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Aspen’s relationship with short-term rentals: it’s complicated | News


A Saturday afternoon search for two guests to stay in Aspen from Aug. 20-22 on Airbnb netted 13 pages of results — 236 properties.

The first two pages looked like what an average traveler would expect: two-bedroom condos that, when you account for the sleeper sofa, can sleep up to six. After the service fee, totals for such places would cost between about $700 and $900 for the weekend. Considering a room at the Hotel Jerome would run someone $2,174 a night — or $4,939 in total for the trip — Airbnb doesn’t seem like a bad alternative.

But guests of the Hotel Jerome, or any of its contemporaries, are looking for a luxury experience. Other commercial lodges in Aspen charge more than $600 per night, with totals ranging between $1,500 and $1,700 for the weekend, according to a quick Google search.

So it’s tough to blame people who use Airbnb — both those who stay as guests and those who host. In fact, beneath the boxes to fill in dates of travel and number of guests on the Airbnb Aspen search, a tempting message pitches, “Earn up to $2,197/month hosting your place in Denver,” with a linked invitation to “become a host.”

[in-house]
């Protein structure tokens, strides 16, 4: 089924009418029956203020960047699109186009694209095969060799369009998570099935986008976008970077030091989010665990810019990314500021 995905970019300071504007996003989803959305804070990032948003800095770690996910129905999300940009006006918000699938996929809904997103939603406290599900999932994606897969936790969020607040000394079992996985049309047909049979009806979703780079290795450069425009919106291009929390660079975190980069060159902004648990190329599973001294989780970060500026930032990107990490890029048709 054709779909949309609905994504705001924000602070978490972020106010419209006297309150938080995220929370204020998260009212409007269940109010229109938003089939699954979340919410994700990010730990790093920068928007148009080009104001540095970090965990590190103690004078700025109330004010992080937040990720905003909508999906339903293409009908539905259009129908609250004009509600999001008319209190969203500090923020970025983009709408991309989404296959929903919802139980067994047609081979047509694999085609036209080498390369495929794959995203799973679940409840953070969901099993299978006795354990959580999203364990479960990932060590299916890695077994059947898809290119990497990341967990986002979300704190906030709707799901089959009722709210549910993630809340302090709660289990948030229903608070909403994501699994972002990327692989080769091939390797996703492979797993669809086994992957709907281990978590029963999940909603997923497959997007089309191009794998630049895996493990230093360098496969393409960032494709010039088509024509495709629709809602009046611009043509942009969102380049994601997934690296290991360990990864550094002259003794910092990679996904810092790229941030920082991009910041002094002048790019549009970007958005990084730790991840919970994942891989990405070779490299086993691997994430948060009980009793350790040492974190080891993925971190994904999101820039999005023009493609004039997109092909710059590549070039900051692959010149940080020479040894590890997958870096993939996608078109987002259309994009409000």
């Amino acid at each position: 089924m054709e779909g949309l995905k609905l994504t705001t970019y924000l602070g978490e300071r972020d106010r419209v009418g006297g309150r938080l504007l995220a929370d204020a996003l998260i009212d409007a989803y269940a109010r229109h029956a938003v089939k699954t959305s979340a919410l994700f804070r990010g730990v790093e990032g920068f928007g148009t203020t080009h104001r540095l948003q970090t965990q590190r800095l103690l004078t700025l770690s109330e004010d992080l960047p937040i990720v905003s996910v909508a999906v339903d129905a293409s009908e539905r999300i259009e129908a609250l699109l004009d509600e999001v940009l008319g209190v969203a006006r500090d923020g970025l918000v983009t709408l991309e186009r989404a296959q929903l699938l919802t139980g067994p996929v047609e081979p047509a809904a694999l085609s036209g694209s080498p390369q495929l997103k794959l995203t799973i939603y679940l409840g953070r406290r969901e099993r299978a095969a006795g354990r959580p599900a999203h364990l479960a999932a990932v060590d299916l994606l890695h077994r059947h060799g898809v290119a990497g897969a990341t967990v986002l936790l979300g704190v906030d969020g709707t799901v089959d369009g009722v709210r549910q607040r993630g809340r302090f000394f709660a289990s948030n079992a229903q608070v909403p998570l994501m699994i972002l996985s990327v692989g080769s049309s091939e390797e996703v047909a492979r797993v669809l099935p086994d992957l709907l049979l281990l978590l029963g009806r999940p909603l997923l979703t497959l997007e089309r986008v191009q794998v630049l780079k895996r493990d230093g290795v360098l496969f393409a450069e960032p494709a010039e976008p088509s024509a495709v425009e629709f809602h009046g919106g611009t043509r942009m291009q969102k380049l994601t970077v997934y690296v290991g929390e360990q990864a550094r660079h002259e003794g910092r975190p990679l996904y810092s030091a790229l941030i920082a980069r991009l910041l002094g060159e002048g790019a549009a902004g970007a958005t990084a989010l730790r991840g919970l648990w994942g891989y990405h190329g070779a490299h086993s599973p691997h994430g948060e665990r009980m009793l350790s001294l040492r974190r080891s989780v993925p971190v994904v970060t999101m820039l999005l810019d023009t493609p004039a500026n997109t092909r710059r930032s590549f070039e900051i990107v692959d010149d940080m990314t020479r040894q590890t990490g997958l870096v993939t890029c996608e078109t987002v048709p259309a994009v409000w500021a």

And that’s just in Denver.

Go to Page 13 of the search results for Aspen, and you start to get an idea of how the other half lives. On the high end, there’s a six-bedroom, 5.5-bathroom estate that commands $40,409 per night — $92,228 total for the weekend in question, after the $11,410 service fee. On the low end is a three-bedroom, three-bathroom residence at the St. Regis Aspen for $4,000 a night — $9,129 for the weekend.

To be clear, there’s nothing wrong with either listing. “You can list [a St. Regis residence that you fractionally own] however you want, you just have to make sure you fill out the proper form with member services,” a concierge informs via phone Saturday afternoon.

And again, by comparison with the $5,563 it would cost to stay in a one-king-bed arrangement (that sleeps four) in the hotel side of the St. Regis during the same time period, Airbnb looks pretty reasonable.